Filtering Cisco VPNs

Discussion in 'OT Technology' started by Jabberwocky, May 16, 2005.

  1. Jabberwocky

    Jabberwocky 06 08 33 35 36

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    I have a problem with my roommates using i2hub and various other P2P's on my internet connection. 25 students at our school just recieved RIAA subpeonas for i2hub alone.

    They use a Cisco VPN program to dial into our university network, and then use that IP to use the P2P programs. I could just block their IP entirely, but I'd prefer if they kept splitting the internet bill with me.

    My question is, what ports do I block on my router / how do I prevent them from accessing the university network? I've tried a few numbers I've found on google, but the VPN just increments up or down to a different port.
     
  2. Rob

    Rob OT Supporter

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    It seems as though a social solution would fix this problem better than a technical one.

    Why not just go tell them that the internet is in your name, and that they will stop using P2P.
     
  3. Jabberwocky

    Jabberwocky 06 08 33 35 36

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    I did. They do it behind my back now, and either I sit down and actually invade their computer to stop this, or port block.
     
  4. perry

    perry burp

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    I'm having a hard time understanding your setup and what part you are trying to put the restrictions on. I see Cisco VPN, university network, and router.. Heh. I'm confused.
     
  5. R-Type

    R-Type The Bydo Empire must die!

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    Block outgoing/incoming GRE to/from their machines via your router. If they're using GRE encapsulation over UDP (a togglable option in the cisco client software), you can try blocking outgoing traffic to port 1723/TCP and port 47/UDP. I 'believe' this is consistent with the cisco client's 'gre over udp' function. Or, if the VPN servers aren't hosting anything else of value (if your school's it dept knows what it's doing, they don't), just block all outgoing packets to those IPs and the VPN clients cannot connect.

    Of course, none of these options would prevent them from using your connection directly. Since most p2p protocols are designed to be easily routable around NATs/firewalls, you're going to have a hard time blocking them with simple portblocking. You would need a layer 4 firewall, which can identify and manipulate different kinds of traffic above the packet level.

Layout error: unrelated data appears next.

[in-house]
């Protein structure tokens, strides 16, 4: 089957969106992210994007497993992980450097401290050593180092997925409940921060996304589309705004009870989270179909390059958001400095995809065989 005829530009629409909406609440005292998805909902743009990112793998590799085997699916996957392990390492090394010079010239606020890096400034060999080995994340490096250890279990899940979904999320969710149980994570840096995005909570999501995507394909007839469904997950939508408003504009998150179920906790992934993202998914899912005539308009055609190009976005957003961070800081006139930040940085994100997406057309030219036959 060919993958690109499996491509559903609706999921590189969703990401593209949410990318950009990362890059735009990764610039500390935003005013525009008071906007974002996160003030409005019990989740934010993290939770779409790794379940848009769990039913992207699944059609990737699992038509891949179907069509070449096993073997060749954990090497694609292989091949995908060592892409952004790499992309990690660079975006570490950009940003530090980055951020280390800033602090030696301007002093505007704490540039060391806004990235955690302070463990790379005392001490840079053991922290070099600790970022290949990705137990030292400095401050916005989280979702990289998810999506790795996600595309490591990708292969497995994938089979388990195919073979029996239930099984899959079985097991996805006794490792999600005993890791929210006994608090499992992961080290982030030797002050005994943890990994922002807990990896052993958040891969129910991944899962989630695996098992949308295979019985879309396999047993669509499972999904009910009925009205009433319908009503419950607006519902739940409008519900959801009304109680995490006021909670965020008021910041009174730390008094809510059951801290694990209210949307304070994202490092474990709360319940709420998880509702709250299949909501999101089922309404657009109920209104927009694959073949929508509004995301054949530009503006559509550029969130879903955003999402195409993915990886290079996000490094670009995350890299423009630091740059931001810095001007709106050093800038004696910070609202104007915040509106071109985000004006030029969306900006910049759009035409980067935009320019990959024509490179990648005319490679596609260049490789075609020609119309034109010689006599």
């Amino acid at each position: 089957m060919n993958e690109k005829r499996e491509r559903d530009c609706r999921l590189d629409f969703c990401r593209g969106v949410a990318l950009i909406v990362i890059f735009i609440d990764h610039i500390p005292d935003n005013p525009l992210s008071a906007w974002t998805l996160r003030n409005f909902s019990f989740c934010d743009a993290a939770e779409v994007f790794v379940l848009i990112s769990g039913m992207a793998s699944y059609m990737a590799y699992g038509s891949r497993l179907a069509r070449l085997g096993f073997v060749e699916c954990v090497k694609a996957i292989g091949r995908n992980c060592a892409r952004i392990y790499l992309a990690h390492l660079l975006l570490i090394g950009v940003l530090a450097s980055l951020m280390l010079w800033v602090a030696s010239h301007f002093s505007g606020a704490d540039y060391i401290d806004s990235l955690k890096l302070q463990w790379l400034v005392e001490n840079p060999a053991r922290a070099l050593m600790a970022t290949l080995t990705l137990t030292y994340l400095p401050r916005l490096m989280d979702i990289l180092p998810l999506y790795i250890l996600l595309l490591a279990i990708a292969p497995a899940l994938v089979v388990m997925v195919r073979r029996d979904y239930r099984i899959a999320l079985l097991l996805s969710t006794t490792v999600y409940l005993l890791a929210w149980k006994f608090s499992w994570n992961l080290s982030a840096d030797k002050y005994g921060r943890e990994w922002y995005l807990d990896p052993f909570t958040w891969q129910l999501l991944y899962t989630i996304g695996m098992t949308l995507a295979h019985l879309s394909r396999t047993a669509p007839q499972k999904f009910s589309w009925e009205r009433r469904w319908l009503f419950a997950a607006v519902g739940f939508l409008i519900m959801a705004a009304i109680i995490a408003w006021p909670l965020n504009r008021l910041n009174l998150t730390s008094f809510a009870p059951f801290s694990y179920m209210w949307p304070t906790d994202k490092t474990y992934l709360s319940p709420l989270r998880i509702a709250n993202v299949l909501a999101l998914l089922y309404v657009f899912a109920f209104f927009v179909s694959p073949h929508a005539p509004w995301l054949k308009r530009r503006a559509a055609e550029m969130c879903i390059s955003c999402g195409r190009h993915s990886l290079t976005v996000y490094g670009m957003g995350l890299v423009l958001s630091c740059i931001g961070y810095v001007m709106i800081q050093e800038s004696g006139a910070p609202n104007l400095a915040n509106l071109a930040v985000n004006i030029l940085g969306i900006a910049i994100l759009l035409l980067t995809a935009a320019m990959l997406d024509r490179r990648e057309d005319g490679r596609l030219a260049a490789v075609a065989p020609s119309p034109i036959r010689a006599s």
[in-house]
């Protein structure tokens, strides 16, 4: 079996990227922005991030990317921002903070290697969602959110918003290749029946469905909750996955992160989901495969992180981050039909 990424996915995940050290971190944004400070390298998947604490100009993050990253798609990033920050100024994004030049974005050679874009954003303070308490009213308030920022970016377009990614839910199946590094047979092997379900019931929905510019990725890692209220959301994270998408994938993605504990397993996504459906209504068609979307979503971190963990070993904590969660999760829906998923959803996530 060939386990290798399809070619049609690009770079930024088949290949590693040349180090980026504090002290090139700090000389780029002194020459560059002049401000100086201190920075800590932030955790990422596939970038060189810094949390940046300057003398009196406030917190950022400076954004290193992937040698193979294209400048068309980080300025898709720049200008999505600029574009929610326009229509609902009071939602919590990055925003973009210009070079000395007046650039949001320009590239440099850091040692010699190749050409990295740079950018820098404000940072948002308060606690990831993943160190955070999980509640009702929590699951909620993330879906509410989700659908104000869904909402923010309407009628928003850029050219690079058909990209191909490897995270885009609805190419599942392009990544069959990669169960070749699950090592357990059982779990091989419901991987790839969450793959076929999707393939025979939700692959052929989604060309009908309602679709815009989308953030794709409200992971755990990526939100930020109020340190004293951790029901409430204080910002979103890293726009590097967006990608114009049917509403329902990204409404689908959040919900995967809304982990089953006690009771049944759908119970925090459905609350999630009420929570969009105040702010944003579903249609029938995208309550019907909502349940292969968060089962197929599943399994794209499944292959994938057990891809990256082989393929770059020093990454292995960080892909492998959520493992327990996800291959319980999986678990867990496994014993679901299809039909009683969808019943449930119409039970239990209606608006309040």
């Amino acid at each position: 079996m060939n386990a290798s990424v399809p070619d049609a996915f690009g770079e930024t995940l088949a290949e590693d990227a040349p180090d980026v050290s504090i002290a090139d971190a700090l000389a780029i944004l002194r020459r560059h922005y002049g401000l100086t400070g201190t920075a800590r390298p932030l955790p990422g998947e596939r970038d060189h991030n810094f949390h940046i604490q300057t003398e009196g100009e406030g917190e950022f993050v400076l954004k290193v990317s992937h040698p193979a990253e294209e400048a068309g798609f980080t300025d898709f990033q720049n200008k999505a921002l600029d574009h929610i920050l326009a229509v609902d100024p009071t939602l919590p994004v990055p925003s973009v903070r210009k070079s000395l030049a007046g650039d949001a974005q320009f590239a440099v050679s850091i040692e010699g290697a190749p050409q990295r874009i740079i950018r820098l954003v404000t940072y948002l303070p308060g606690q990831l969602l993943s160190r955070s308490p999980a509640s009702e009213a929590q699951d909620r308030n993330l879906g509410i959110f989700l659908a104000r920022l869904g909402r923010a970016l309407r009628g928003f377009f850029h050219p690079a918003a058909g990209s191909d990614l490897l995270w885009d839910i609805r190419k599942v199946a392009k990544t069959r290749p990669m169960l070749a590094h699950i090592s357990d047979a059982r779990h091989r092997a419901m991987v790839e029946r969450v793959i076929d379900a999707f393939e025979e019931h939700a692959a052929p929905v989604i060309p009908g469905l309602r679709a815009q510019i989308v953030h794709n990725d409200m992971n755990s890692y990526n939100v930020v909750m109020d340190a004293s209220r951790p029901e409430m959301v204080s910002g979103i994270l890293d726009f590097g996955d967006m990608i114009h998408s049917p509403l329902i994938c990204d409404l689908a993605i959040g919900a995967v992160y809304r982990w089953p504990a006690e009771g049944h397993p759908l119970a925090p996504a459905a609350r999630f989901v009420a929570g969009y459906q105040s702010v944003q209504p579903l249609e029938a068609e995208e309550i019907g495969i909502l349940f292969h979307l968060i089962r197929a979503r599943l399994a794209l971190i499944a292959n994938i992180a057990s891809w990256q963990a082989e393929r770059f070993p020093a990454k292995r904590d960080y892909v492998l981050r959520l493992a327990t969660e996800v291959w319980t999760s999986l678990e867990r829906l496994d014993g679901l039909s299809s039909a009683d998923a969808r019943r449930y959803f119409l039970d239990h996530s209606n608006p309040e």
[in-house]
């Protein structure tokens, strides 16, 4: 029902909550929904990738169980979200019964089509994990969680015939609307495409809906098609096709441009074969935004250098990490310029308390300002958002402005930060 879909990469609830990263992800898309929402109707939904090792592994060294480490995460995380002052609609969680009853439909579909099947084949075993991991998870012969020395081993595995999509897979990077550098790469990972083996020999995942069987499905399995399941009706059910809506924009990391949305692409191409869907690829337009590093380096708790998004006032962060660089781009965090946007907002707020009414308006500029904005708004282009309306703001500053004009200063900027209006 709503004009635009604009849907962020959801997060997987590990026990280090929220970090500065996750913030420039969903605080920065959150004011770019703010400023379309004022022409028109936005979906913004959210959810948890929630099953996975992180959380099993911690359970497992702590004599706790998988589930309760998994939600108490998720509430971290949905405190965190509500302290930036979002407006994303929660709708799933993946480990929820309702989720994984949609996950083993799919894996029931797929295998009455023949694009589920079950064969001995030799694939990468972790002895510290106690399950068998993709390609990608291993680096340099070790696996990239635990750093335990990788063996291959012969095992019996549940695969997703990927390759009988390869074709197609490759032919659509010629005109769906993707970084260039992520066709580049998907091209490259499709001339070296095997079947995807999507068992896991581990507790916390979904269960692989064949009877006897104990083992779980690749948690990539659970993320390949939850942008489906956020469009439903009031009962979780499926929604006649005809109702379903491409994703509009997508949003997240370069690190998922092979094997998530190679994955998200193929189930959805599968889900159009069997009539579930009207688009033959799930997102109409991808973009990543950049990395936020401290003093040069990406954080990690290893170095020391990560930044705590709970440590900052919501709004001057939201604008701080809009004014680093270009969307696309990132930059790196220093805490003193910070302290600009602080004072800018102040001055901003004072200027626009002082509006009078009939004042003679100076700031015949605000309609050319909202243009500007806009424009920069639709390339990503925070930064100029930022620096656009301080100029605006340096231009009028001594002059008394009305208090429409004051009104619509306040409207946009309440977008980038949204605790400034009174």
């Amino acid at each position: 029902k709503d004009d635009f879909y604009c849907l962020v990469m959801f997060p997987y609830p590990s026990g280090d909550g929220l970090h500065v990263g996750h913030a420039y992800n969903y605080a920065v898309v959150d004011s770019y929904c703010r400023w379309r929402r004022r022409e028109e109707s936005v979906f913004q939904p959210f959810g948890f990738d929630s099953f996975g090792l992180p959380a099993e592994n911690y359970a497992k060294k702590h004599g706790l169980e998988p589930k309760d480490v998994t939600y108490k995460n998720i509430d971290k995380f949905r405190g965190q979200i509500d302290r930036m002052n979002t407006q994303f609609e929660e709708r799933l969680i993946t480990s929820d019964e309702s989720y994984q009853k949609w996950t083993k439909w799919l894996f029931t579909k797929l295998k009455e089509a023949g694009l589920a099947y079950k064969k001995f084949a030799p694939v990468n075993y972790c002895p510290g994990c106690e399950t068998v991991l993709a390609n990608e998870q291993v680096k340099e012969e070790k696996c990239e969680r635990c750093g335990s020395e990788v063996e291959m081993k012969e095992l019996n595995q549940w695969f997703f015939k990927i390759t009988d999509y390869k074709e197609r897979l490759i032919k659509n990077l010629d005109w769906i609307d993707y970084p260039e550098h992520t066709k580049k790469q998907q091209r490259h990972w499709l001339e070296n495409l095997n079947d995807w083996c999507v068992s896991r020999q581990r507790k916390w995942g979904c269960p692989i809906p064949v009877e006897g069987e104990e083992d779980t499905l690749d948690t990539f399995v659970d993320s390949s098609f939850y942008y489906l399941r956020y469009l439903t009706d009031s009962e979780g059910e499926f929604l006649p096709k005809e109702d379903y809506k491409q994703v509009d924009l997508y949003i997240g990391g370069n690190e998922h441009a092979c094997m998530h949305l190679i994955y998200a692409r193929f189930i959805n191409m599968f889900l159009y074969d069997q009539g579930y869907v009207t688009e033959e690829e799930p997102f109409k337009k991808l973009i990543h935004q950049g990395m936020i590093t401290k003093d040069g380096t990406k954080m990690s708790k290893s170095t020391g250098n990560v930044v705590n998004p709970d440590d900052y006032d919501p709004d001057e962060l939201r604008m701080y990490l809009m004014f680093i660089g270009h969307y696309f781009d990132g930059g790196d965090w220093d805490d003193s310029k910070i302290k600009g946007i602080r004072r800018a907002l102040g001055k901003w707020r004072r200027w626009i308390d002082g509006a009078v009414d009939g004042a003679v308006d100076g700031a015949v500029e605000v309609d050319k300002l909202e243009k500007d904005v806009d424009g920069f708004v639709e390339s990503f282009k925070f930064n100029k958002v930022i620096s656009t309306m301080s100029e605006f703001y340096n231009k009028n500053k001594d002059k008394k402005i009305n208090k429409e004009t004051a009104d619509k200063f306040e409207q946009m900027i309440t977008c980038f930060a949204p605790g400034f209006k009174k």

As far as i2hub goes, block outgoing connections on port 411/tcp (just pulled that number from their site)...and make sure you have upnp turned off on your router. Some p2p apps (like soulseek) can use that 'feature' to automatically open the ports on the router as they are needed.
     
  6. kingtoad

    kingtoad OT Supporter

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    The problem with P2P applications like Limewire and such, those applications "search" for an open port and use that port, even if it's common ports such as port 80.

    In my opinion, setup a linux box that filters through incoming and outcoming TCP/IP connections and setup iptables. I have heard from someone that iptables can and will block incoming and outgoing traffic to P2P applications.

    If you do not know how to setup iptables and don't want to go through the additional headache to try get this done, I highly recommend m0n0wall.

    It's a freeBSD based firewall that can compete against commercial level firewalls. It's also free, you just have to buy the hardware to throw it on.

    http://www.m0n0.ch/wall/
     
  7. EvilSS

    EvilSS New Member

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    I don't see the problem here. If they are VPN'ing into the school, then going out for P2P from their VPN session, their actions are traceable back to their VPN account, and that is where the subpoena would go, providing your school is dill-hole enough to give that info out to the RIAA/MPAA (a recent court ruling said they don't have to). They, not you, would get in trouble.
     
  8. Peyomp

    Peyomp New Member

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    Good call.
     
  9. Scoob_13

    Scoob_13 Anything is possible, but the odds are astronomica

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    Flat head screwdriver through their keyboard will usually get the point across.


    Bonus points if they're using laptops.
     

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